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I am looking into buying a new PC (i made a thread about that earlier...thanks to everyone who responded).


I am looking at varying pc right now and one company that has caught my eye is Digital Storm ( www.digitalstormonline.com ). Their top processor offering is i7 975 extreme editon and I am curious to know if that differs in any way from the lesser Intel offerings. I have no problem getting a pc that is one or two rungs below the bleeding edge top of the line processor (the same goes for video cards if anyone has any suggestions).


Also, I've noticed that nVidia offers the PhysX card onboard their graphics cards, but ATI doesn't; is PhysX implementation for gaming important enough to sway me from one card choice to another? Thanks in advance.
 

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X intel chips have no multiplier lock. So it can easily be OC's by just upping the multi. IMO way over price for what you get. Just by OC'ing the FSB (or what ever its call now) you can achieve decent OC'ing. I run both of my i7/920 systems @ 4.0ghz non turbo.


I have both Nvidia and ATI cards in my systems. I am a long time Nvidia user so I am bias. I find Nvidia drivers are on the whole less trouble some then the ATI Cat's. I am running Nvidia 295's, 280's SLI and ATI 5870 Xfire setups. As far as physX goes, if you don't have it, in most cases you will not miss it. It all depends on how much eye candy is support by physX by the game dev'r. ATI has Eyefinity which is nice when its working correctly and that goes for Xfire also. Nvidia SLI is more mature at this point. Nvidia will/are suppose to have something sim to Eyefinity when the FERMI drivers are released.
 

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Even though it is nice to have, I wouldn't consider hardware PhysX to be a decision maker at this point in time. Most supported games seem to use it in a gimmicky fashion, but some others do use it to provide a more convincing experience.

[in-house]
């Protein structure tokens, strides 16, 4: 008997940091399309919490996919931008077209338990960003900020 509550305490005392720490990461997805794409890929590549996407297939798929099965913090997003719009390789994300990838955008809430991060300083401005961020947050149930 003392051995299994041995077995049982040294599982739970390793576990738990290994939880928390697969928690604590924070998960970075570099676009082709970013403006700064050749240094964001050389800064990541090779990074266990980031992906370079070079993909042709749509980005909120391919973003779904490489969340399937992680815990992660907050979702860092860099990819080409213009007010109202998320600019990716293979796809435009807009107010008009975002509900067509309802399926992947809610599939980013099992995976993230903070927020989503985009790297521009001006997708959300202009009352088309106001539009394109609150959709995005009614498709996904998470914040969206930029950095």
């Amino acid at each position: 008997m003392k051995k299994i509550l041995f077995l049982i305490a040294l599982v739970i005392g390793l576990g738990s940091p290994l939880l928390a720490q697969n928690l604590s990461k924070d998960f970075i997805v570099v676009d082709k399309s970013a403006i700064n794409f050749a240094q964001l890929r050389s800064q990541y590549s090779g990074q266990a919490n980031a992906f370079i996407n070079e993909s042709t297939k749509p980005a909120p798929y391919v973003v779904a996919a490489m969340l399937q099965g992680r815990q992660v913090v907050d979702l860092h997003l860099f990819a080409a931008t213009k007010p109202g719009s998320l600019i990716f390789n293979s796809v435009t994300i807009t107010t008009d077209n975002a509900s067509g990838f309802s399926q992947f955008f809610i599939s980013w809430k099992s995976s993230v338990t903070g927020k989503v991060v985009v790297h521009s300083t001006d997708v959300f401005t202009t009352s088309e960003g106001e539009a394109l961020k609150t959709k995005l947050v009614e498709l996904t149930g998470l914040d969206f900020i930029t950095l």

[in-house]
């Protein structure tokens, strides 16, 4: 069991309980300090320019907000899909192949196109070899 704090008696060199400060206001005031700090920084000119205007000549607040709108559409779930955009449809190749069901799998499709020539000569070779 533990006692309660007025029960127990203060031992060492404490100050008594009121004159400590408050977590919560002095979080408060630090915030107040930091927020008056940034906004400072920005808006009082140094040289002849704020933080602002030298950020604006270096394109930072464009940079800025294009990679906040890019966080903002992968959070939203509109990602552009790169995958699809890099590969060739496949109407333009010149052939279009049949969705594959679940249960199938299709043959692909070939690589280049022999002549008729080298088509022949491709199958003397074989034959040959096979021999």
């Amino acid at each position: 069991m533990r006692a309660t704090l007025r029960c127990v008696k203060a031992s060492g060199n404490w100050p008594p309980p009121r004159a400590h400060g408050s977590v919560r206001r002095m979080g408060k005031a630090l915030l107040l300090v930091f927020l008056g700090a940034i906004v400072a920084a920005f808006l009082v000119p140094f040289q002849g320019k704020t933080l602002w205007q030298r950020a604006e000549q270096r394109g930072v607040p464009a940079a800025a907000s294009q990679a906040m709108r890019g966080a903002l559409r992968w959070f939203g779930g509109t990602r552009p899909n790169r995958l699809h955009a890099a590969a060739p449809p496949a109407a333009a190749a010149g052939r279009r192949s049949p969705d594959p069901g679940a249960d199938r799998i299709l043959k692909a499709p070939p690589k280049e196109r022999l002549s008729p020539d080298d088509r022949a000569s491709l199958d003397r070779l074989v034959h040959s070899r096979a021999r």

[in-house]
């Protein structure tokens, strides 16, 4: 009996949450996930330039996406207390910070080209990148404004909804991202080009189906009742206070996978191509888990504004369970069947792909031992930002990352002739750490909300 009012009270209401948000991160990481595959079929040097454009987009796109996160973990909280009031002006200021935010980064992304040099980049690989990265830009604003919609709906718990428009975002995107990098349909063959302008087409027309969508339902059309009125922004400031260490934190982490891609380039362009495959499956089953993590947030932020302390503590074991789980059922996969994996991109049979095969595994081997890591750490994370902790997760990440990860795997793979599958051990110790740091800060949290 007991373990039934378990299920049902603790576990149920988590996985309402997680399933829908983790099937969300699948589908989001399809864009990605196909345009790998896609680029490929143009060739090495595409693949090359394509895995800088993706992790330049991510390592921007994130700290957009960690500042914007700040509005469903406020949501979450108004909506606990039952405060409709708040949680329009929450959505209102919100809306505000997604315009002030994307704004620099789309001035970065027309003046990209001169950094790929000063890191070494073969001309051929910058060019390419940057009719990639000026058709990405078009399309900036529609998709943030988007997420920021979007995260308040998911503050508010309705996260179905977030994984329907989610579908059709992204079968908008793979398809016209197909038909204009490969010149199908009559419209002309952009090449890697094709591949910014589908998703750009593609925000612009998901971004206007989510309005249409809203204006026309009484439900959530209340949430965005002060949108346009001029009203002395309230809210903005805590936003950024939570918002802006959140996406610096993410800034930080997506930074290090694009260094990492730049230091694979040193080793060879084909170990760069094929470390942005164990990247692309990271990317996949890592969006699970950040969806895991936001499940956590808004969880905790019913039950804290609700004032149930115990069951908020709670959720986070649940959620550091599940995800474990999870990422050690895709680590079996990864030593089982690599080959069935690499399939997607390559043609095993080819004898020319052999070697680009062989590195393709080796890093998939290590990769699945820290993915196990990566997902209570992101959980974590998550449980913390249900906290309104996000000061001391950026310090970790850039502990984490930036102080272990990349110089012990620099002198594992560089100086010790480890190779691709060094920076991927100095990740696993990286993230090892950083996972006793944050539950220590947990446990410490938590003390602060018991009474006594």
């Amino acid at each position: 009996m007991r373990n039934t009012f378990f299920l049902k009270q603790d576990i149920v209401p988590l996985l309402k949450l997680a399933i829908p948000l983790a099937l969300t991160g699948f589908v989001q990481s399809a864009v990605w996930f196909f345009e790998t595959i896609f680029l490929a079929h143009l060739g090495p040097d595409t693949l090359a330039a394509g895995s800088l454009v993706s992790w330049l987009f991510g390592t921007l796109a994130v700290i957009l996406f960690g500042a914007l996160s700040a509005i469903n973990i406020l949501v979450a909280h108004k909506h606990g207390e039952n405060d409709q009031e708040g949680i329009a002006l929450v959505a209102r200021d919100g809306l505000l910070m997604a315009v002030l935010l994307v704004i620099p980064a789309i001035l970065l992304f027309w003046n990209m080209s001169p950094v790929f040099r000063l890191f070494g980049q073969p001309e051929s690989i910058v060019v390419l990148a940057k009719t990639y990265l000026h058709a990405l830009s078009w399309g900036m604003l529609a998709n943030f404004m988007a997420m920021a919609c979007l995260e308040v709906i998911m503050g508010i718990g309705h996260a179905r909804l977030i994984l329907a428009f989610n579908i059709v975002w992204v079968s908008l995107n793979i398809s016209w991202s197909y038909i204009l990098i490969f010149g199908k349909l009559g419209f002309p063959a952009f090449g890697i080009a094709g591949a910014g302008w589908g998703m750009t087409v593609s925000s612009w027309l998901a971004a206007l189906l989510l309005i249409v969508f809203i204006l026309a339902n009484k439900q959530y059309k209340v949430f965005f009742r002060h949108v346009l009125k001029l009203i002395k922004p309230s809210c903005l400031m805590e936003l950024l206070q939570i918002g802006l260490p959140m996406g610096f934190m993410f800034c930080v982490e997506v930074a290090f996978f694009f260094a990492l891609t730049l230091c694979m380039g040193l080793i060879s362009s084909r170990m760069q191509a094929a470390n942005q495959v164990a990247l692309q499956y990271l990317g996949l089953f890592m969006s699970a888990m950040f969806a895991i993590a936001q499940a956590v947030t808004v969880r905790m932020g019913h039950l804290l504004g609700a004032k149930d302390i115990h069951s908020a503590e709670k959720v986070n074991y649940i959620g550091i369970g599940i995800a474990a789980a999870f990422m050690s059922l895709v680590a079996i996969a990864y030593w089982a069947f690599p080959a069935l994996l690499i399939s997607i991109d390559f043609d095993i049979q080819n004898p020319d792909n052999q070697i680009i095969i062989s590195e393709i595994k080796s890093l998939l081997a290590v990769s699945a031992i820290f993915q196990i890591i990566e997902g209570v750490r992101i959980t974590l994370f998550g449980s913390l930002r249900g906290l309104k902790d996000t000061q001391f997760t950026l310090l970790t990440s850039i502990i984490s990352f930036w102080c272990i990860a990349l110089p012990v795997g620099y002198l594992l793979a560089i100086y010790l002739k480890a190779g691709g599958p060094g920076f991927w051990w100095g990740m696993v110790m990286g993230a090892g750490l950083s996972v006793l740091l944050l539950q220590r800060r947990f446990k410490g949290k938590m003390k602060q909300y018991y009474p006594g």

If you are almost set on getting an NVIDIA card, then it might be prudent to wait a bit and see how the Fermi cards perform. They should at least handle hardware PhysX tasks very well given the low latency between such calculations and general rendering.
 

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Check the Tom's Hardware CPU charts to compare CPUs - I found that the i7 chips were significantly above all other CPUs, while at the same time rather similar to each other.


VGA charts have other interesting comparisons beyond fps - like power consumption and price. If you aren't pushing >1080p resolutions, a mid-level graphics card will provide the same experience as the higher end.
 

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The new i7/980x is a six core Gulftown. Fastest CPU on the commercial side but I would still wait for the reg Gulftowns that will be coming tho.
 

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Quote:
Originally Posted by Tinker /forum/post/18299343


The new i7/980x is a six core Gulftown. Fastest CPU on the commercial side but I would still wait for the reg Gulftowns that will be coming tho.

It does make sense to go with a lower cost quad-core chip right now and perhaps upgrade to an affordable six-core chip in a couple of years.


For gaming, the focus of spending should be on the graphics card. There are already games available that demand more at their highest settings than any current single-GPU solution can handle with decent frame-rates, even at modest resolutions.
 
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